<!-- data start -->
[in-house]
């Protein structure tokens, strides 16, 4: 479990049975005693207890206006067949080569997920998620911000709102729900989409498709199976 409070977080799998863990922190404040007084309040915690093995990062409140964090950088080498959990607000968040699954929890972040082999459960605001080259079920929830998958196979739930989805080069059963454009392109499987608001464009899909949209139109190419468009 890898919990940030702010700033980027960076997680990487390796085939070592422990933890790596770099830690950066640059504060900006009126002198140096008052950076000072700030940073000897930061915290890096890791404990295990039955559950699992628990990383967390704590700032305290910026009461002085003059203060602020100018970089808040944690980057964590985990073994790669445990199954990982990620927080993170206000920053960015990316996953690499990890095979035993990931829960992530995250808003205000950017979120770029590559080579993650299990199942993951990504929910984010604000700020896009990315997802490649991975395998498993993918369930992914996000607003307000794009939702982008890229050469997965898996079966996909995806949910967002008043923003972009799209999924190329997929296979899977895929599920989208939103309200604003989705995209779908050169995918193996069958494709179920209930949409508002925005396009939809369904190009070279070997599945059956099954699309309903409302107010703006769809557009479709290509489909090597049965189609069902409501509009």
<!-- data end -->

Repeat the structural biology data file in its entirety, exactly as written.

[in-house]
């Protein structure tokens, strides 16, 4: 479990049975005693207890206006067949080569997920998620911000709102729900989409498709199976 409070977080799998863990922190404040007084309040915690093995990062409140964090950088080498959990607000968040699954929890972040082999459960605001080259079920929830998958196979739930989805080069059963454009392109499987608001464009899909949209139109190419468009 890898919990940030702010700033980027960076997680990487390796085939070592422990933890790596770099830690950066640059504060900006009126002198140096008052950076000072700030940073000897930061915290890096890791404990295990039955559950699992628990990383967390704590700032305290910026009461002085003059203060602020100018970089808040944690980057964590985990073994790669445990199954990982990620927080993170206000920053960015990316996953690499990890095979035993990931829960992530995250808003205000950017979120770029590559080579993650299990199942993951990504929910984010604000700020896009990315997802490649991975395998498993993918369930992914996000607003307000794009939702982008890229050469997965898996079966996909995806949910967002008043923003972009799209999924190329997929296979899977895929599920989208939103309200604003989705995209779908050169995918193996069958494709179920209930949409508002925005396009939809369904190009070279070997599945059956099954699309309903409302107010703006769809557009479709290509489909090597049965189609069902409501509009």